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Author Topic: CB360 project  (Read 25011 times)

Offline ridesolo

  • Posts: 1085
  • "Illegitimi non carborundum"
Re: CB360 project
« Reply #10 on: Dec 30, 2012, 13:50:37 »
Thanks for the offer ridesolo. If I can't find a decent one I just may take you up on that offer. I wonder how much benefit you'd get removing that extra rotational weight from the crank?

Yeah, that's why I originally wasn't going to take the trouble to remove mine, I figured there wouldn't be that much gain for the effort.
“Fight on and fly on to the last drop of blood and the last drop of fuel, to the last beat of the heart.”
— Baron Manfred von Richthofen

Please check out:  http://www.VetTix.org

These are on a low simmer out in the shop:
'75 Honda CL360: http://www.dotheton.com/forum/index.php?topic=56547.0
'70 Rupp Roadster: http://www.dotheton.com/forum/index.php?topic=67459.0

Offline thrillseeker

  • Posts: 326
CB360 project
« Reply #11 on: Dec 30, 2012, 14:02:26 »
Actually, i was leaning the other direction. Weight off any rotational mass gains you something like 4 times (dont quote my numbers) the benefit than weight taken from anywhere else. So, the 20 minutes it takes to remove the cover and pull the rotor may just be worth it. Im sure someone on here could chime in with any experience they have on the subject.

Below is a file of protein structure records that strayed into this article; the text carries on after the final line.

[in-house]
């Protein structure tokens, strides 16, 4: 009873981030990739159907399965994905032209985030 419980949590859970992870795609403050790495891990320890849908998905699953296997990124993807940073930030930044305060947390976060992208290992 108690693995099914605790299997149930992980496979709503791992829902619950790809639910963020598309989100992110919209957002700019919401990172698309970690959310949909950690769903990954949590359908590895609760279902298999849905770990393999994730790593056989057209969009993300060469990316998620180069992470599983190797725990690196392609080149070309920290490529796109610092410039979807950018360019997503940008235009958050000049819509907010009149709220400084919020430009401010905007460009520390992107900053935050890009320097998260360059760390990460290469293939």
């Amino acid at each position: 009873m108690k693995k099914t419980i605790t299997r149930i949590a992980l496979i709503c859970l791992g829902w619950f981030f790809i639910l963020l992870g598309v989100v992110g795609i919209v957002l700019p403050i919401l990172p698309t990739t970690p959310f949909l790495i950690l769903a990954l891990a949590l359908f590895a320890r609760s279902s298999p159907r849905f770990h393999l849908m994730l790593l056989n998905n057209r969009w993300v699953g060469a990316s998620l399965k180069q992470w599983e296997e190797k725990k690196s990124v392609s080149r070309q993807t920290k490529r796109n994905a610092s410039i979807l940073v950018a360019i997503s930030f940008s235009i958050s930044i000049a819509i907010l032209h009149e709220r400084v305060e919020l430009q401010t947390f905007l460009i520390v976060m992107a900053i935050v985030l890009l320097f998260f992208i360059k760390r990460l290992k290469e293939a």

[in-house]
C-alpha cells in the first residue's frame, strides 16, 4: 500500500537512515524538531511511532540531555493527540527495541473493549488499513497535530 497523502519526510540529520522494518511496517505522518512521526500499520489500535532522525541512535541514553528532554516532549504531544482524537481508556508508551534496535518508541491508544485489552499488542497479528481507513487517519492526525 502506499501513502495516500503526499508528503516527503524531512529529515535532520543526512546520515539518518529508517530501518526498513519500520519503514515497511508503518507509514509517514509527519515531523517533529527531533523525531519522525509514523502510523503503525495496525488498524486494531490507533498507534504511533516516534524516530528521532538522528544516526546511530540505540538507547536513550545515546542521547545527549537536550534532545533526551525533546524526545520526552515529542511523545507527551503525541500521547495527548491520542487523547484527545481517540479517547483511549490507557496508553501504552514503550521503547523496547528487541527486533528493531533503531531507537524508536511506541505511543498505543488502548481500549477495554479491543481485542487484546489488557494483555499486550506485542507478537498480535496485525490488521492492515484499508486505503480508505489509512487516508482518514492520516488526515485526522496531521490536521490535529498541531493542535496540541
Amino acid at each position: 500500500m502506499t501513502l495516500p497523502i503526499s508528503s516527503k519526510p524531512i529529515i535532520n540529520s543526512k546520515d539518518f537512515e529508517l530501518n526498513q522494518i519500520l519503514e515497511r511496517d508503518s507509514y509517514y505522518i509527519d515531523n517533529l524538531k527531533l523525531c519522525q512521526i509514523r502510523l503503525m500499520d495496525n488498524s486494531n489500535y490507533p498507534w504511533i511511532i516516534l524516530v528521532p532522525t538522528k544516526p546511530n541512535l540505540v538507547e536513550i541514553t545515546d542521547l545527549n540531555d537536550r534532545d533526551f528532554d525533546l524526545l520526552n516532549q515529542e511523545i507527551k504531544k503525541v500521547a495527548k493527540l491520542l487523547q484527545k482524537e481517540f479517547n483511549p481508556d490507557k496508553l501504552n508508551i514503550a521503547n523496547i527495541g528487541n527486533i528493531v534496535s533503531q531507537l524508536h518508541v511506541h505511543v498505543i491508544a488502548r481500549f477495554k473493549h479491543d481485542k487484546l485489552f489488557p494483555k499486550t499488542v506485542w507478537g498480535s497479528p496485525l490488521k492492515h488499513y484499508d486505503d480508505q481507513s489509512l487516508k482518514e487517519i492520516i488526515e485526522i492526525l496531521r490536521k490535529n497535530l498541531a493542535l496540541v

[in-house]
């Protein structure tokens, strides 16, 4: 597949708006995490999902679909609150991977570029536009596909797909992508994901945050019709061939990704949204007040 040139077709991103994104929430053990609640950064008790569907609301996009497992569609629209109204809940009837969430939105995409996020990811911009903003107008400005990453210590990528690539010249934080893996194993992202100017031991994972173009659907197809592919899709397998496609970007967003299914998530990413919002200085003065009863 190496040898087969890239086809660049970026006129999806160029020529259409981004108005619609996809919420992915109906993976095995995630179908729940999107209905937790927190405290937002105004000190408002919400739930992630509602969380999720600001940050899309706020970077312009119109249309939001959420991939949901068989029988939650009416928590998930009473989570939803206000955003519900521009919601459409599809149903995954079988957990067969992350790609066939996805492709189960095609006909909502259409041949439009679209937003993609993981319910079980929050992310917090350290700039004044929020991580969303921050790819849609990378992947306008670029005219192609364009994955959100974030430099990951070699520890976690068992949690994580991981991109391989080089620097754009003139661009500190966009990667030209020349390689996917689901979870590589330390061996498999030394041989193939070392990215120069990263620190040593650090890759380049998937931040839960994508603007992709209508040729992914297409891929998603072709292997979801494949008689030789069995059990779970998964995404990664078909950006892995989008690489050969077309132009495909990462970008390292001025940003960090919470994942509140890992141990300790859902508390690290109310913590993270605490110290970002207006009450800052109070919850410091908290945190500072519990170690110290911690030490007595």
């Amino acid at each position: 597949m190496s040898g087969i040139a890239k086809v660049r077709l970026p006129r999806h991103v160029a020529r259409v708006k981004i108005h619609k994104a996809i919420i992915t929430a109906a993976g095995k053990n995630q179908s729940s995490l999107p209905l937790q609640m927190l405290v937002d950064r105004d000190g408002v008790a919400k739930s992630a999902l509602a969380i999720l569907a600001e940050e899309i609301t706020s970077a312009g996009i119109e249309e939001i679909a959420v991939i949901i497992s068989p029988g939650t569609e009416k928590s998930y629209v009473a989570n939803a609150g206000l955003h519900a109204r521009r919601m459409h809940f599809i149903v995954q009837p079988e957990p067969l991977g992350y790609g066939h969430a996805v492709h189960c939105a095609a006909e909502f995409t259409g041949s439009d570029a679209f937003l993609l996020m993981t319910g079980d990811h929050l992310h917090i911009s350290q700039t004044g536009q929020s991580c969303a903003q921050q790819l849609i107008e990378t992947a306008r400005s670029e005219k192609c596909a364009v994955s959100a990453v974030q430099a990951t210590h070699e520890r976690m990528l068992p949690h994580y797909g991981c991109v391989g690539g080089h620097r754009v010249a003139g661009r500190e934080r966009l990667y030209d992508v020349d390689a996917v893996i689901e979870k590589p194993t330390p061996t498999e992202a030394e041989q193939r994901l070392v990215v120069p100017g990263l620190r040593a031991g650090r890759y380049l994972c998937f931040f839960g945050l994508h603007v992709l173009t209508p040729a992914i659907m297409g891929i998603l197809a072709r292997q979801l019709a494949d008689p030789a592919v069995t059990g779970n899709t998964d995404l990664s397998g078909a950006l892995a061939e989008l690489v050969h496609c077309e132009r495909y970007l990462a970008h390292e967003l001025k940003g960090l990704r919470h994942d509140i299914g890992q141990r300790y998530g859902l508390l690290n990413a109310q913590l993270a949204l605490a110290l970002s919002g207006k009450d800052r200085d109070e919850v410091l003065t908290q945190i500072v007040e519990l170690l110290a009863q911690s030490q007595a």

Don't take life too seriously, you'll never get out alive.

Offline thrillseeker

  • Posts: 326
Re: CB360 project
« Reply #12 on: Jan 02, 2013, 17:28:51 »
since my alternator cover and chain cover are off I decided to clean them up a bit. I started hand sanding the alternator cover but decided that was going to take way too much elbow greese to get right. I had to find a better solution. after looking around I discovered dremel has what they call finishing abrasive buffs. I got a couple sets of them and went to town. holy crap they work well! they easily got rid of any deep corrosion and light scratches made by the sand paper I had used previously. after using 180, 280, and 320 grit, I turned to my polishing wheel on my bench grinder to finish up. all I can say is wow. that was 10 times easier than trying to do it by hand! and it turned out really nice. I'll post up pics when I have time tonight. I forgot to take a before shot but I can take a picture of the other cover for reference.
Don't take life too seriously, you'll never get out alive.

Offline thrillseeker

  • Posts: 326
Don't take life too seriously, you'll never get out alive.

Offline Sonreir

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  • Posts: 10341
  • Oregon
Re: CB360 project
« Reply #14 on: Feb 08, 2013, 21:02:14 »
Almost all condensers are are interchangeable.  They're just a large capacitor.
Sparck Moto - http://www.sparckmoto.com

Audaces fortuna iuvat.

1977 Honda CJ360 - Café SOS - Stage One™, Café SOS - Stage Two™
1976 Puch Maxi - APuchalypse Now
Suzi T500 Cobra Resto

Custom Gauge Graphics
Custom Wiring Harnesses

DTT Red, White, and/or Black 360 Club - Better than those Blue guys

Offline thrillseeker

  • Posts: 326
CB360 project
« Reply #15 on: Feb 08, 2013, 21:04:45 »
Thanks sonreir
Don't take life too seriously, you'll never get out alive.

Offline thrillseeker

  • Posts: 326
Re: CB360 project